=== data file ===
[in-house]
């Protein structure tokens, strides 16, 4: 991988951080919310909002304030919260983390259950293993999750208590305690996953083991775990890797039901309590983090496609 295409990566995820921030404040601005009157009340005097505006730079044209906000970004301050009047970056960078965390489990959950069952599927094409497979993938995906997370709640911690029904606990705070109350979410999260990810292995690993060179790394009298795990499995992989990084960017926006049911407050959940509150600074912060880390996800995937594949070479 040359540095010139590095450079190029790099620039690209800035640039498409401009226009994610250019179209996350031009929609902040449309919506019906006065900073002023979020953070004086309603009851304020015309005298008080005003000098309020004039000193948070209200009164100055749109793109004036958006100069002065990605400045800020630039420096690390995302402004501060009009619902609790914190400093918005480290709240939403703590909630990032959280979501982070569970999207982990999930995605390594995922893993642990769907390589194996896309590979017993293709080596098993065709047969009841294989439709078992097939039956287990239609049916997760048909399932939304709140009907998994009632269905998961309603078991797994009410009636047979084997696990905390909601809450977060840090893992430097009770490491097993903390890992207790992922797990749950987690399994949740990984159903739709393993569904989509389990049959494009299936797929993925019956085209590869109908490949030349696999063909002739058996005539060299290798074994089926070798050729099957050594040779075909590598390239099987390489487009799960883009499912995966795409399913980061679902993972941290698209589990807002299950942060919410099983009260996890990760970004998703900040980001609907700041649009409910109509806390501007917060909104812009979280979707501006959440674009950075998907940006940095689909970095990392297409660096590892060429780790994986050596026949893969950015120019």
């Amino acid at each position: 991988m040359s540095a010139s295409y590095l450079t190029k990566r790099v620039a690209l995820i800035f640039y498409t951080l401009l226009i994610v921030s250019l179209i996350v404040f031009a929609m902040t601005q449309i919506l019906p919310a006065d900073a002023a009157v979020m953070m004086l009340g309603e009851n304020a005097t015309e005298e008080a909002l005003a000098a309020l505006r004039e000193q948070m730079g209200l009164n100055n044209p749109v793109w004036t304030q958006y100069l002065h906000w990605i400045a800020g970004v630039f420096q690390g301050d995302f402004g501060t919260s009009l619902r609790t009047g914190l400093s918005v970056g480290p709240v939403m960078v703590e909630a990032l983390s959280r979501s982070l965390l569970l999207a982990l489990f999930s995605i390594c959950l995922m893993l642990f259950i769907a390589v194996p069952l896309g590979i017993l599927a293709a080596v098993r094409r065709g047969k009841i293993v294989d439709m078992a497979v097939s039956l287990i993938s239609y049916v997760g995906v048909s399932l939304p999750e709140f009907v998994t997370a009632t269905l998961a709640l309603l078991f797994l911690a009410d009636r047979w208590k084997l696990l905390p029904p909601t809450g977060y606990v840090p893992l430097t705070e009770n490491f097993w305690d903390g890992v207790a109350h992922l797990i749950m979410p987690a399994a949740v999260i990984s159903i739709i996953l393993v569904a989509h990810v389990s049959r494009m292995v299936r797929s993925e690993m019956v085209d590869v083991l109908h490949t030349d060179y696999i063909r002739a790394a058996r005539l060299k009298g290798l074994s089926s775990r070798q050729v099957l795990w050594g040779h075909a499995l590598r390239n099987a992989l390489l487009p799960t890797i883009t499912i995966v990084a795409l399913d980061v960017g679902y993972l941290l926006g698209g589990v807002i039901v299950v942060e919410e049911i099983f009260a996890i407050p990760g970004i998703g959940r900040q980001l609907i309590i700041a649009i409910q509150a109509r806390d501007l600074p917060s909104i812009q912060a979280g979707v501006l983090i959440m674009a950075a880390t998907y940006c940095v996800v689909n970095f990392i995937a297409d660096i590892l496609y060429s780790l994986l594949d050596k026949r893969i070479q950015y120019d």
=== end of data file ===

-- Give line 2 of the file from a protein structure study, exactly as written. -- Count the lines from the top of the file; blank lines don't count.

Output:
């Protein structure tokens, strides 16, 4: 991988951080919310909002304030919260983390259950293993999750208590305690996953083991775990890797039901309590983090496609 295409990566995820921030404040601005009157009340005097505006730079044209906000970004301050009047970056960078965390489990959950069952599927094409497979993938995906997370709640911690029904606990705070109350979410999260990810292995690993060179790394009298795990499995992989990084960017926006049911407050959940509150600074912060880390996800995937594949070479 040359540095010139590095450079190029790099620039690209800035640039498409401009226009994610250019179209996350031009929609902040449309919506019906006065900073002023979020953070004086309603009851304020015309005298008080005003000098309020004039000193948070209200009164100055749109793109004036958006100069002065990605400045800020630039420096690390995302402004501060009009619902609790914190400093918005480290709240939403703590909630990032959280979501982070569970999207982990999930995605390594995922893993642990769907390589194996896309590979017993293709080596098993065709047969009841294989439709078992097939039956287990239609049916997760048909399932939304709140009907998994009632269905998961309603078991797994009410009636047979084997696990905390909601809450977060840090893992430097009770490491097993903390890992207790992922797990749950987690399994949740990984159903739709393993569904989509389990049959494009299936797929993925019956085209590869109908490949030349696999063909002739058996005539060299290798074994089926070798050729099957050594040779075909590598390239099987390489487009799960883009499912995966795409399913980061679902993972941290698209589990807002299950942060919410099983009260996890990760970004998703900040980001609907700041649009409910109509806390501007917060909104812009979280979707501006959440674009950075998907940006940095689909970095990392297409660096590892060429780790994986050596026949893969950015120019």